"The Verger" is the story that most of the three deviates from the original, but the main outline is of course preserved. There are some rather amusing changes. One particular favourite of mine is the christening of the former verger's grandchild in the very same St. Peter on Neville Square from which he was so unjustly dismissed. The ceremony is accompanied with a lot of crying, a new experience for a vicar famous for his ability to soothe babies, and generous donation by the ex-verger to the stupefaction of the present vicar. James Hayter gives a splendid performance in the title role even if his fleshy, jovial and good-natured face has nothing to do with Maugham's unforgettable description of Albert Foreman who "looked, if not like a duke, at least like an actor of the old school who specialized in dukes' parts".

Nigel Patrick as Mr Kelada (left) in "Mr Know-All".
"Mr. Know-All" is a true gem. It follows the short story fairly closely but what makes the film brilliant is Nigel Patrick in the role of Mr Kelada, the man who is just impossible to snub. His physical appearance is, again, rather different than Maugham's description in the book, but that is neither here nor there. The constant grinning and his talking nineteen to the dozen practically all the time seem to be inseparable from Mr Kelada's character on paper. After watching the movie I can no longer read the story without Nigel Patrick's stupendously perfect performance in mind. He effectively overshadows an excellent supporting cast. The only drawback here is the climax which is a bit rushed and far less effective than Maugham's short but extremely powerful description. Unlike reading the book, and rather surprisingly perhaps, watching the film doesn't give one the opportunity to see (Maugham's emphasis!) the effort of self-control made by Mr Kelada. But that's a minor fault, perfectly insufficient to spoil the movie on the whole.

The climax in "Mr Know-All": Nigel Patrick as Mr Kelada.
"Sanatorium" is perhaps the best part of Trio. It is as close to Maugham's story as the art of adaptation allows. It is a little slow-paced and sometimes may seem dragged a bit, but then again, so is, and does, the original story. The real reason why this doesn't matter at all is the fabulous cast here. It is nothing short of perfect, from the major roles right down to the two gossipy old hags, whose part is enlarged to a hilarious effect. Jean Simmons and Michael Rennie, both of them gorgeous, make a captivating couple as Evie Bishop and Major Templeton whose love story is very moving indeed. Perhaps because it is doomed from the very beginning, it evades any affected sentimentality which is usually the case with such romances. Roland Culver is probably the greatest incarnation that has ever appeared on the screen of Willie Ashenden, a man of devastating sense of humour and solid common sense, shrewd observer of human passion and human frailty all around the world. John Laurie and Finlay Currie are also quite close to what, I imagine, most people would imagine as Campbell and McLeod, respectively, the two longest residents of the sanatorium whose personal war, on bridge or for the best room, can be terminated, literally, only by death.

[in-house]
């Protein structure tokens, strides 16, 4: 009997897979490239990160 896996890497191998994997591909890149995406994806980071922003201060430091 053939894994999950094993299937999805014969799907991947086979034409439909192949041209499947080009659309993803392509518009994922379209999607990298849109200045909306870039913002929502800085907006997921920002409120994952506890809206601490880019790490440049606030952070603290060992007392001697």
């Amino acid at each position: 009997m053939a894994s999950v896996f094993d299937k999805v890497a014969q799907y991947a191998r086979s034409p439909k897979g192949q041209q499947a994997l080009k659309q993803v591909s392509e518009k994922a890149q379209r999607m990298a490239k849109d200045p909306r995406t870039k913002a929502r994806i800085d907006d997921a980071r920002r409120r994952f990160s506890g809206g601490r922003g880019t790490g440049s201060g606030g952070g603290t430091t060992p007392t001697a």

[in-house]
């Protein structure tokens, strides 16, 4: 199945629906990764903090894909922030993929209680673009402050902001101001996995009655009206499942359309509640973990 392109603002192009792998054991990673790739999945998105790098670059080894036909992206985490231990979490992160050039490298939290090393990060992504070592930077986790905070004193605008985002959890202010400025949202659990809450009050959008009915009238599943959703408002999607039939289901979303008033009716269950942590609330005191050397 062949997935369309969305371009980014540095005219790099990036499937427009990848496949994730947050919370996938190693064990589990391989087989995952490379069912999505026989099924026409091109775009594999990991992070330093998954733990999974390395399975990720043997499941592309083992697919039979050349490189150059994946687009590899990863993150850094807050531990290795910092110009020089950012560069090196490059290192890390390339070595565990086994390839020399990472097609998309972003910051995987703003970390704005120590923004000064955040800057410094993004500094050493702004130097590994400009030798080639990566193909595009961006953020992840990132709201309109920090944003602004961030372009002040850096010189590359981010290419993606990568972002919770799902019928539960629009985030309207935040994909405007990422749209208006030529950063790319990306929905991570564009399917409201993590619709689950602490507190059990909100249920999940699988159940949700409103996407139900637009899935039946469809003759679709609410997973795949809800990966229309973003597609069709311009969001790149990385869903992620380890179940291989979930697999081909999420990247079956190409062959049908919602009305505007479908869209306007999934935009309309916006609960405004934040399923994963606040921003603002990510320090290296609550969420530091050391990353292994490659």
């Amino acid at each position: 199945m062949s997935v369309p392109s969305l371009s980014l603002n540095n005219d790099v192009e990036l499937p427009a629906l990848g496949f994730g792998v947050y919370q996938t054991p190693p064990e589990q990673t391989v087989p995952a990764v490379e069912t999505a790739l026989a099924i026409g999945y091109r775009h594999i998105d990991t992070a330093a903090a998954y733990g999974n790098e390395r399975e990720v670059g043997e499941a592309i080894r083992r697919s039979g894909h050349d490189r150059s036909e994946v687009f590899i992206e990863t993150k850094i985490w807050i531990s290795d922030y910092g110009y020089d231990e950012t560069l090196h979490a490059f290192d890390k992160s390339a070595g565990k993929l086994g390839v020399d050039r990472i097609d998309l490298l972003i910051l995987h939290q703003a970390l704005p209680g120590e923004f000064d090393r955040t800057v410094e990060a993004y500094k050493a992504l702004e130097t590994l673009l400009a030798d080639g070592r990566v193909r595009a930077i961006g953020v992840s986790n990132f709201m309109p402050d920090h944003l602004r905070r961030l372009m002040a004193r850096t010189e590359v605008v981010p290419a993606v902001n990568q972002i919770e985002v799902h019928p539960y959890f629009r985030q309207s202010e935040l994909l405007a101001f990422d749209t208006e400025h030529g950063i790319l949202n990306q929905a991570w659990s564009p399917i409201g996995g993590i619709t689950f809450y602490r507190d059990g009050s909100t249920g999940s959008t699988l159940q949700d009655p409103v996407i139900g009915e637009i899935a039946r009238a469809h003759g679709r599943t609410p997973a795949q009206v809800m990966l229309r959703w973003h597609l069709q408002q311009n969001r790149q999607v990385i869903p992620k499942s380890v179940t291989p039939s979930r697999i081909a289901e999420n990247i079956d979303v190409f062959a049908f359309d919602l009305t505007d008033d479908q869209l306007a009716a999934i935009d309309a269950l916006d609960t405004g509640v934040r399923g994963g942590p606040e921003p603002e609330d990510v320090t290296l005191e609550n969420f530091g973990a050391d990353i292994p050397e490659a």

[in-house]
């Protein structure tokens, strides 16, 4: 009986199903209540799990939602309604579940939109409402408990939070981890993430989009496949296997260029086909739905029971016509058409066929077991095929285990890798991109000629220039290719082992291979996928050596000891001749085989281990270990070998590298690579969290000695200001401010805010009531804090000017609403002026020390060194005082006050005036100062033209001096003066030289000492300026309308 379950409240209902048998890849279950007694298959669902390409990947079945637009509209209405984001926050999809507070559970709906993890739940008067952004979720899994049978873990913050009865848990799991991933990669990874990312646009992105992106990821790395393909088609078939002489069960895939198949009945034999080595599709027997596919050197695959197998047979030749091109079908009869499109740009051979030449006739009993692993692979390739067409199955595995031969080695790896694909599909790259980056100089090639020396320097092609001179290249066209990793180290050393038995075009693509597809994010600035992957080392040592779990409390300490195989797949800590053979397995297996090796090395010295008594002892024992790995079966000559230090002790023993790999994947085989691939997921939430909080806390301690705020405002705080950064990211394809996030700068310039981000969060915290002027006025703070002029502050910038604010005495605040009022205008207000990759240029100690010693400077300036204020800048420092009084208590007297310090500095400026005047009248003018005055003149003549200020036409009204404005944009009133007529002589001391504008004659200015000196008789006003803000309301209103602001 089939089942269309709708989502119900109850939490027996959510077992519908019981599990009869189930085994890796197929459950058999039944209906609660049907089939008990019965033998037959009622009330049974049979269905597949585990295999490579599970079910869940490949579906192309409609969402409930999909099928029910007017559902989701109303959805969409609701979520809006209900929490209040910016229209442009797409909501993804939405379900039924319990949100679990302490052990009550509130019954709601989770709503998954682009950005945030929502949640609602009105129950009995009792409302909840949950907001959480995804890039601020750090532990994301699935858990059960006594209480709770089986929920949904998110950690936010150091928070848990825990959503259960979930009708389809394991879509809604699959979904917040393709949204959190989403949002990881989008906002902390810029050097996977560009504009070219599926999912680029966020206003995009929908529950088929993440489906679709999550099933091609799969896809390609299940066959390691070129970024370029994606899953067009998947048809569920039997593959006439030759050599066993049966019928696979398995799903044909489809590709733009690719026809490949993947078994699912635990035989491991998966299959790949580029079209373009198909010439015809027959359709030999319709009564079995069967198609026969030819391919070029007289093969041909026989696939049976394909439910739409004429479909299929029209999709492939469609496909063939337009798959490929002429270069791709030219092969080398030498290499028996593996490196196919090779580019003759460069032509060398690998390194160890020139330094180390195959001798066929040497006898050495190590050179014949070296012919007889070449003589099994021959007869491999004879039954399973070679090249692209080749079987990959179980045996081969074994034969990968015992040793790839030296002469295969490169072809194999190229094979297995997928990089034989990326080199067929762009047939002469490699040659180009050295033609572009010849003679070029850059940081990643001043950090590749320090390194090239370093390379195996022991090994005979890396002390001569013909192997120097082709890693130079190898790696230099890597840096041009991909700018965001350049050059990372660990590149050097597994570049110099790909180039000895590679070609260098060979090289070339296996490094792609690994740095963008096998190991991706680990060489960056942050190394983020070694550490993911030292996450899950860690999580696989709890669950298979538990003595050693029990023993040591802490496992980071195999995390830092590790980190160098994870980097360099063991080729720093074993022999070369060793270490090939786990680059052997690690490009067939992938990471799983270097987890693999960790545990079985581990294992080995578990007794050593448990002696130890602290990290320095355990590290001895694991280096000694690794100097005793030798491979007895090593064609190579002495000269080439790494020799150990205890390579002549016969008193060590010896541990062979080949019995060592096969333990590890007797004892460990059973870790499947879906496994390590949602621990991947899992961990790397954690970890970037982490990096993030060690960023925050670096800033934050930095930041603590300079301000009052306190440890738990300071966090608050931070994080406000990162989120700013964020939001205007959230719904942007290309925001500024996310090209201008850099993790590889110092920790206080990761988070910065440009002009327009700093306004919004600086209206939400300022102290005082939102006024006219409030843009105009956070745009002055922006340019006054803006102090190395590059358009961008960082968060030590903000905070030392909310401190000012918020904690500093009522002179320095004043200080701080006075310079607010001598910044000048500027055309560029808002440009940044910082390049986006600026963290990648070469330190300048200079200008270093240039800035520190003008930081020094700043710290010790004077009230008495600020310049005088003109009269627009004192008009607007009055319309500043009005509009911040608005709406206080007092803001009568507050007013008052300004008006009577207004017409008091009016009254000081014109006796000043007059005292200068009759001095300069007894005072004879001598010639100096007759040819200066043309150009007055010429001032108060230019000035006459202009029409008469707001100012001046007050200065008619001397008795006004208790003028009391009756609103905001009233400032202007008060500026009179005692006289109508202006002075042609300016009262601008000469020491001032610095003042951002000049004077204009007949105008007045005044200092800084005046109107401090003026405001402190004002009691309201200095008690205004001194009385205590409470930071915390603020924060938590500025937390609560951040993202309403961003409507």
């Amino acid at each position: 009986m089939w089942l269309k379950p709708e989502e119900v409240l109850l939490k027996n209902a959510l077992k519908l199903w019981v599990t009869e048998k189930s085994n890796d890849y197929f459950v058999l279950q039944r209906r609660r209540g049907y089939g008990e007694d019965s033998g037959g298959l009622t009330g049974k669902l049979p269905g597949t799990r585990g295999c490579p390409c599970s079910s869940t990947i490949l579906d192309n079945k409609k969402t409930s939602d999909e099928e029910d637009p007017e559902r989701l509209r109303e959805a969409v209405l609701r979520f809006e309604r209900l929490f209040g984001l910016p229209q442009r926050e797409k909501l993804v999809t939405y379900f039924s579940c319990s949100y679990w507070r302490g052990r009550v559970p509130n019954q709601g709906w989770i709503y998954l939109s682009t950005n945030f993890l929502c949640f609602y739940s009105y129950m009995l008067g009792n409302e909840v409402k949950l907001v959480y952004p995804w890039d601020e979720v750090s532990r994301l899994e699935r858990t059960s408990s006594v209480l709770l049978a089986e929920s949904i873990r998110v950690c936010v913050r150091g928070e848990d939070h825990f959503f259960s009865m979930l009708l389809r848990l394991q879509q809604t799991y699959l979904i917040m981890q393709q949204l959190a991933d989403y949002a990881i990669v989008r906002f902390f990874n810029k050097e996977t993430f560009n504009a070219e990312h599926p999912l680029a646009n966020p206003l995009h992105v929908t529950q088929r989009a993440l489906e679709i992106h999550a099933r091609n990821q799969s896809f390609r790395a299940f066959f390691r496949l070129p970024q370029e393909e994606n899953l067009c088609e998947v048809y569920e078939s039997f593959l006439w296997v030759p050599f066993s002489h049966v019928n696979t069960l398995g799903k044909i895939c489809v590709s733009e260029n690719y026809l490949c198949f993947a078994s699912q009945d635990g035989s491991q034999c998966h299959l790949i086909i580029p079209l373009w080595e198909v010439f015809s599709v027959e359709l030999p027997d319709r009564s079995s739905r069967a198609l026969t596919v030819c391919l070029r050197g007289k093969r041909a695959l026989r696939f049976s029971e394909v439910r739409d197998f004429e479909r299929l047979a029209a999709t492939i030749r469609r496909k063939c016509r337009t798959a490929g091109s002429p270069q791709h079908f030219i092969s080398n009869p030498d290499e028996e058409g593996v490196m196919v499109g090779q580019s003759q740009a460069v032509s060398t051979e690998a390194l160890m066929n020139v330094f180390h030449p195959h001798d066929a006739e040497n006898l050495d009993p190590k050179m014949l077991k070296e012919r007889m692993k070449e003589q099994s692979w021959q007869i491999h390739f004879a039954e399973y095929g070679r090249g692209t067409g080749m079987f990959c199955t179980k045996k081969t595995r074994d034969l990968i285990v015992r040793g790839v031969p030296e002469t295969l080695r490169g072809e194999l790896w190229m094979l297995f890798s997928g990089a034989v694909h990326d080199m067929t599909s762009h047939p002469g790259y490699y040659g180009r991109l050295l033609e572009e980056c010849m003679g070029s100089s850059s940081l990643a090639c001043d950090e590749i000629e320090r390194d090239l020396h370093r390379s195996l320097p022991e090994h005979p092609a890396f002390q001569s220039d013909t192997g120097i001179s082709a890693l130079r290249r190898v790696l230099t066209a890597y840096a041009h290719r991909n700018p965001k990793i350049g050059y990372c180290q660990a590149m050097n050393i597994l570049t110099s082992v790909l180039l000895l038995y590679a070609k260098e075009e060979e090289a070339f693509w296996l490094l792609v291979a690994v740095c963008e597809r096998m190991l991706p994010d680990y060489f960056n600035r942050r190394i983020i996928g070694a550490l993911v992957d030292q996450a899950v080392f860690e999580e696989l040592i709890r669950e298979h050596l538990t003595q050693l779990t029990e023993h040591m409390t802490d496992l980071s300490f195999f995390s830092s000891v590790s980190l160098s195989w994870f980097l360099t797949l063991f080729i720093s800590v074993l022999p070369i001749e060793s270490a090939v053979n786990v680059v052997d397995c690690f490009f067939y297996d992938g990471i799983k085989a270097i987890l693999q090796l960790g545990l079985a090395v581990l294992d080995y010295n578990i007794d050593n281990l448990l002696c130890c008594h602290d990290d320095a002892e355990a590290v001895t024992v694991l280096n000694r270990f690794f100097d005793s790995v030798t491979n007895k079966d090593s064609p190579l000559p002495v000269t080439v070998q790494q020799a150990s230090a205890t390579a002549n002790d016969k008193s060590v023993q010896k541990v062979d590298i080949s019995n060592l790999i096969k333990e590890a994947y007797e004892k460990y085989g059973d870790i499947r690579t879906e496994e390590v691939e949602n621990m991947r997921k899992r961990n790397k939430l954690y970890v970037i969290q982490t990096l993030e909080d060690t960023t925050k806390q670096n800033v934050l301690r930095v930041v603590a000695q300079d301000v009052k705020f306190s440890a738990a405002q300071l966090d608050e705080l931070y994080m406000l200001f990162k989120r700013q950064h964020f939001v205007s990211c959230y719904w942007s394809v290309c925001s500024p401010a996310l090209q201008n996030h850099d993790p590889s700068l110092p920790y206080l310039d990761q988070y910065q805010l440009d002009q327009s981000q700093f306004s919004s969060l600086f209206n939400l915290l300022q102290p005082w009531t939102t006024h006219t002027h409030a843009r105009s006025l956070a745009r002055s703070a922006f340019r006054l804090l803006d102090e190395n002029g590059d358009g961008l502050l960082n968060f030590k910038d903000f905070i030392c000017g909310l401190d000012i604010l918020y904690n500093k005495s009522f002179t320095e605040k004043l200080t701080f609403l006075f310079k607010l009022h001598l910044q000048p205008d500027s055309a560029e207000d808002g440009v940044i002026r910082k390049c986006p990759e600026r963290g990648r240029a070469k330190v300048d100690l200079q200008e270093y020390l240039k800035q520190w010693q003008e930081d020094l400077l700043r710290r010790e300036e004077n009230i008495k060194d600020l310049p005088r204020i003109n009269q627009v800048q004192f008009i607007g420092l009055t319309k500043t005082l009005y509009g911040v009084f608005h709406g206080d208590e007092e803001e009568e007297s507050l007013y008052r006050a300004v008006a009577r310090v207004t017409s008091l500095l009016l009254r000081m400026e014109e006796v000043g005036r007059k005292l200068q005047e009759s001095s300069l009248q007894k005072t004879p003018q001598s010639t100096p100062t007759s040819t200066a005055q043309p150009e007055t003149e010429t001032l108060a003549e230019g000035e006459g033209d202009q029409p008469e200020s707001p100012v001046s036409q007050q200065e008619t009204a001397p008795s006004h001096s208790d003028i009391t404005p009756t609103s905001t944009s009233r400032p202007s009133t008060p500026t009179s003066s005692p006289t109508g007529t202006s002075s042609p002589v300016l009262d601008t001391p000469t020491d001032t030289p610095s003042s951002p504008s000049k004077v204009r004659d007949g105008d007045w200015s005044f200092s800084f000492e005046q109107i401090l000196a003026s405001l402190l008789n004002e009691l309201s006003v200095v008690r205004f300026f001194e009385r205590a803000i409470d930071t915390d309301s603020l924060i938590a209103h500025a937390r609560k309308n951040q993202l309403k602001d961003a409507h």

As for Encore, yet again, at least for Maugham fans I presume, the most precious part of the movie are his introductions, quite short though they are. Yet again, alas, at least one address is even shorter in the film: in the book it has two parts, one general and one about the story in question, but on the screen the latter was for some inexplicable reason cut, or never made perhaps. Whatever the reasons for this omission, the general introduction to the movie as well as the other two specific ones before each story are complete and really delightful trifles to watch.